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Alison B. Hickman, Ph.D.

Photo of Alison Hickman.
Scientific Focus Areas: Molecular Biology and Biochemistry, Structural Biology

Professional Experience

  • Ph.D., Massachusetts Institute of Technology, 1990
  • B.Sc., McGill University, 1983

Research Goal

Our goal is to understand the molecular mechanisms involved in the movement and regulation of mobile genetic elements. We focus on those mobile elements that have important genomic impacts (e.g., the emergence of antibiotic resistance), have potential in genetic applications, or that represent completely novel mechanisms.

Current Research

The basic research we are performing is aimed at understanding the various biochemical mechanisms by which discrete pieces of DNA move - or are copied - from one place in the genome to another. In prokaryotes, the process of DNA transposition has a crucial role in the emergence and the spread of antibiotic resistance. DNA transposition has also been hypothesized to be the evolutionary ancestor of Cas1, the spacer acquisition integrase of CRISPR-Cas adaptive immunity systems. Among eukaryotic species, mobile elements have played a large role in remodeling genomes during evolution, and understanding how transposases accomplish their task has implications relevant to those that have become domesticated and now play different roles. My current research involves the characterization of various DNA transposases from the different branches of life.

Applying Our Research

One reason we are interested in eukaryotic transposons is that they can provide valuable experimental tools to manipulate the genomes of eukaryotic cells. For example, they have been used as a way to eliminate genes selectively and to then observe the consequences. Alternatively, the introduction of specific genes is the conceptual foundation of gene therapy approaches to curing diseases. DNA transposition systems in current use in mammalian cells include the resurrected Sleeping Beauty transposon and piggyBac, which are not always ideal for their desired applications. We reasoned that three-dimensional structures of eukaryotic DNA transposases would provide important insights into their mechanisms and regulation.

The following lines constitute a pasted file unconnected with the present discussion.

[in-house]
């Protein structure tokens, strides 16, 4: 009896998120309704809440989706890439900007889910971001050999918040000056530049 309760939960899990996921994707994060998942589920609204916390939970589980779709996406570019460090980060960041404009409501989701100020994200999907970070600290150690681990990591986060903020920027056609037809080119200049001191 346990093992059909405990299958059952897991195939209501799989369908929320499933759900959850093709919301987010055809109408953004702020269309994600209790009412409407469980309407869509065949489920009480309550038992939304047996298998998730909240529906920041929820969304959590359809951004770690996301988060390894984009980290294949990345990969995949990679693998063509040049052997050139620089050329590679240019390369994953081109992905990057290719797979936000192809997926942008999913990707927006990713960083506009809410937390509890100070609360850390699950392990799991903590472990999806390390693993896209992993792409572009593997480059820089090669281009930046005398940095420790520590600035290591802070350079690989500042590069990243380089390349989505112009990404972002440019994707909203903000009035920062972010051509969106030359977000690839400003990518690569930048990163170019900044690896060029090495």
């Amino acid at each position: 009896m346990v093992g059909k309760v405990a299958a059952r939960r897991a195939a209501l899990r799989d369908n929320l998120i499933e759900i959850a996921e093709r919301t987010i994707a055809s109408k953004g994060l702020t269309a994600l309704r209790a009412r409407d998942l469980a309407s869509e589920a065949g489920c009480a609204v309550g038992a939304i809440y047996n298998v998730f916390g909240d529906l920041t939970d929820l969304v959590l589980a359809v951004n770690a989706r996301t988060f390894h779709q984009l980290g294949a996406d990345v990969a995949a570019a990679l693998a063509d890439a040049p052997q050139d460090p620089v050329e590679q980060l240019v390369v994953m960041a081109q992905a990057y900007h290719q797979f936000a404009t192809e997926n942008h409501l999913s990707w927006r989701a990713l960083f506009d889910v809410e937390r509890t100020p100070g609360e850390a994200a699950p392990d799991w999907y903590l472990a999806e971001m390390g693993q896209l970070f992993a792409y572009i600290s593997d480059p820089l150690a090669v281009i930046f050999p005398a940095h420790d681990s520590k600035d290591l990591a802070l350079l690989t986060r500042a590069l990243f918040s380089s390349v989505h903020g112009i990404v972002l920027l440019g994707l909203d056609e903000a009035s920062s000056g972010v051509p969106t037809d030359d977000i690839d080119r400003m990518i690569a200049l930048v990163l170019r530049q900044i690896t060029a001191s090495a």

Select Publications

The large bat Helitron DNA transposase forms a compact monomeric assembly that buries and protects its covalently bound 5'-transposon end.
Kosek D, Grabundzija I, Lei H, Bilic I, Wang H, Jin Y, Peaslee GF, Hickman AB, Dyda F.
Mol Cell (2021 Oct 21) 81:4271-4286.e4. Abstract/Full Text
Structures of ISCth4 transpososomes reveal the role of asymmetry in copy-out/paste-in DNA transposition.
Kosek D, Hickman AB, Ghirlando R, He S, Dyda F.
EMBO J (2021 Jan 4) 40:e105666. Abstract/Full Text
View More Publications

Research in Plain Language

Essentially all organisms harbor enzymes (proteins) that are able to move discrete segments of DNA from one genomic location to another. Their presence provides a way for organisms to respond to environmental changes, and they have been shown to be major drivers of genome evolution. We would like to understand how these proteins work. Our main approach has been to integrate biochemical studies with the determination of three-dimensional structure, either by x-ray crystallography or cryo-electron microscopy, which are methods to visualize these proteins as they interact with DNA.

Last Reviewed June 2023